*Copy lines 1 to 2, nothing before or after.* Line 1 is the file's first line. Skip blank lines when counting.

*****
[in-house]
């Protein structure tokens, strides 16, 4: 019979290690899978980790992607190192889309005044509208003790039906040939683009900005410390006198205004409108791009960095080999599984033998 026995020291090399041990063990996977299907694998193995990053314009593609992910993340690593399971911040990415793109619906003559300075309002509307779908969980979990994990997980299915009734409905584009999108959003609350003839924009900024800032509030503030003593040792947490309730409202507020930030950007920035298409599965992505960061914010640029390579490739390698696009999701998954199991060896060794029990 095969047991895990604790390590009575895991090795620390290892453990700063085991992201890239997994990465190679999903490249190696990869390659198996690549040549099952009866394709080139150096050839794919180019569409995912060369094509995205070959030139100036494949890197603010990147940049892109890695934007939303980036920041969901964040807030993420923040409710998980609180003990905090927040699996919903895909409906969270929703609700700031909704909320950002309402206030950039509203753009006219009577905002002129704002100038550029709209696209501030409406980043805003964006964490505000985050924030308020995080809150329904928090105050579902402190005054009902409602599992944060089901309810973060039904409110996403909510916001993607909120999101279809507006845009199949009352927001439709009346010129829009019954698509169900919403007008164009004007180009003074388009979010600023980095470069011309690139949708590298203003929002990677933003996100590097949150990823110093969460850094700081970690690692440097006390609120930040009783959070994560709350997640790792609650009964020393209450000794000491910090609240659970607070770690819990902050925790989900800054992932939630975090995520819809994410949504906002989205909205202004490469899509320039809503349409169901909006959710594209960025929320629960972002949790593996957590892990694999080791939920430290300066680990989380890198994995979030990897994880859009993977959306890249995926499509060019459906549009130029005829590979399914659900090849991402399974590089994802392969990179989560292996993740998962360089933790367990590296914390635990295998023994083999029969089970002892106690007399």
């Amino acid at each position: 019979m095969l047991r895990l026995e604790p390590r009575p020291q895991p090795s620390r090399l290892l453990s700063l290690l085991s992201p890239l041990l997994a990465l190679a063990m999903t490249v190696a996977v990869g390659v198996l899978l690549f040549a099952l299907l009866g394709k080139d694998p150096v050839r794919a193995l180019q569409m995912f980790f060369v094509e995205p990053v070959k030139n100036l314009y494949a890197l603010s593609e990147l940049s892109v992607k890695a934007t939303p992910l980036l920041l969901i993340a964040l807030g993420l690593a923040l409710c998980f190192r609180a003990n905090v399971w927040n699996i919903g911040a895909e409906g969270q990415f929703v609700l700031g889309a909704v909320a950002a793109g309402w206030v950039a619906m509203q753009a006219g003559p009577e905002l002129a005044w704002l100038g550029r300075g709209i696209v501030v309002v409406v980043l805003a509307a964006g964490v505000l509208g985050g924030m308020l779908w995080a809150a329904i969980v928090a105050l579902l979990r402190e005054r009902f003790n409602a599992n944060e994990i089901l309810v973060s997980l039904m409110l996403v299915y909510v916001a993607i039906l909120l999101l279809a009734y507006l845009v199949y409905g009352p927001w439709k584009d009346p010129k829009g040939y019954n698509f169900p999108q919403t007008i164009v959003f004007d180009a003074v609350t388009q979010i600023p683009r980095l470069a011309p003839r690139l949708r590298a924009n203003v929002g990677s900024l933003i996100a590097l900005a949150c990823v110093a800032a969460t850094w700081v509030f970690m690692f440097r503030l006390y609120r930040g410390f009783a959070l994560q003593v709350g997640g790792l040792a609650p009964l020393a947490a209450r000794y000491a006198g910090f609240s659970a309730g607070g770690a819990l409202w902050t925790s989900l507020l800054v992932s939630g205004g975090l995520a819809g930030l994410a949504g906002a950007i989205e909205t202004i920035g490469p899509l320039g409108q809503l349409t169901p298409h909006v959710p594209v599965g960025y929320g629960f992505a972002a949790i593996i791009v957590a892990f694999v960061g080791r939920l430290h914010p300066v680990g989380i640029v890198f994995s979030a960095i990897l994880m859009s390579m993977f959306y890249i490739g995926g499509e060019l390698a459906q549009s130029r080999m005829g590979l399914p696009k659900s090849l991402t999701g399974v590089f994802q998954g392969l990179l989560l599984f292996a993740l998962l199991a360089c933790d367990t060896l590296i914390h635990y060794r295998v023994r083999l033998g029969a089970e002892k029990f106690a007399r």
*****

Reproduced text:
[in-house]
């Protein structure tokens, strides 16, 4: 019979290690899978980790992607190192889309005044509208003790039906040939683009900005410390006198205004409108791009960095080999599984033998 026995020291090399041990063990996977299907694998193995990053314009593609992910993340690593399971911040990415793109619906003559300075309002509307779908969980979990994990997980299915009734409905584009999108959003609350003839924009900024800032509030503030003593040792947490309730409202507020930030950007920035298409599965992505960061914010640029390579490739390698696009999701998954199991060896060794029990 095969047991895990604790390590009575895991090795620390290892453990700063085991992201890239997994990465190679999903490249190696990869390659198996690549040549099952009866394709080139150096050839794919180019569409995912060369094509995205070959030139100036494949890197603010990147940049892109890695934007939303980036920041969901964040807030993420923040409710998980609180003990905090927040699996919903895909409906969270929703609700700031909704909320950002309402206030950039509203753009006219009577905002002129704002100038550029709209696209501030409406980043805003964006964490505000985050924030308020995080809150329904928090105050579902402190005054009902409602599992944060089901309810973060039904409110996403909510916001993607909120999101279809507006845009199949009352927001439709009346010129829009019954698509169900919403007008164009004007180009003074388009979010600023980095470069011309690139949708590298203003929002990677933003996100590097949150990823110093969460850094700081970690690692440097006390609120930040009783959070994560709350997640790792609650009964020393209450000794000491910090609240659970607070770690819990902050925790989900800054992932939630975090995520819809994410949504906002989205909205202004490469899509320039809503349409169901909006959710594209960025929320629960972002949790593996957590892990694999080791939920430290300066680990989380890198994995979030990897994880859009993977959306890249995926499509060019459906549009130029005829590979399914659900090849991402399974590089994802392969990179989560292996993740998962360089933790367990590296914390635990295998023994083999029969089970002892106690007399």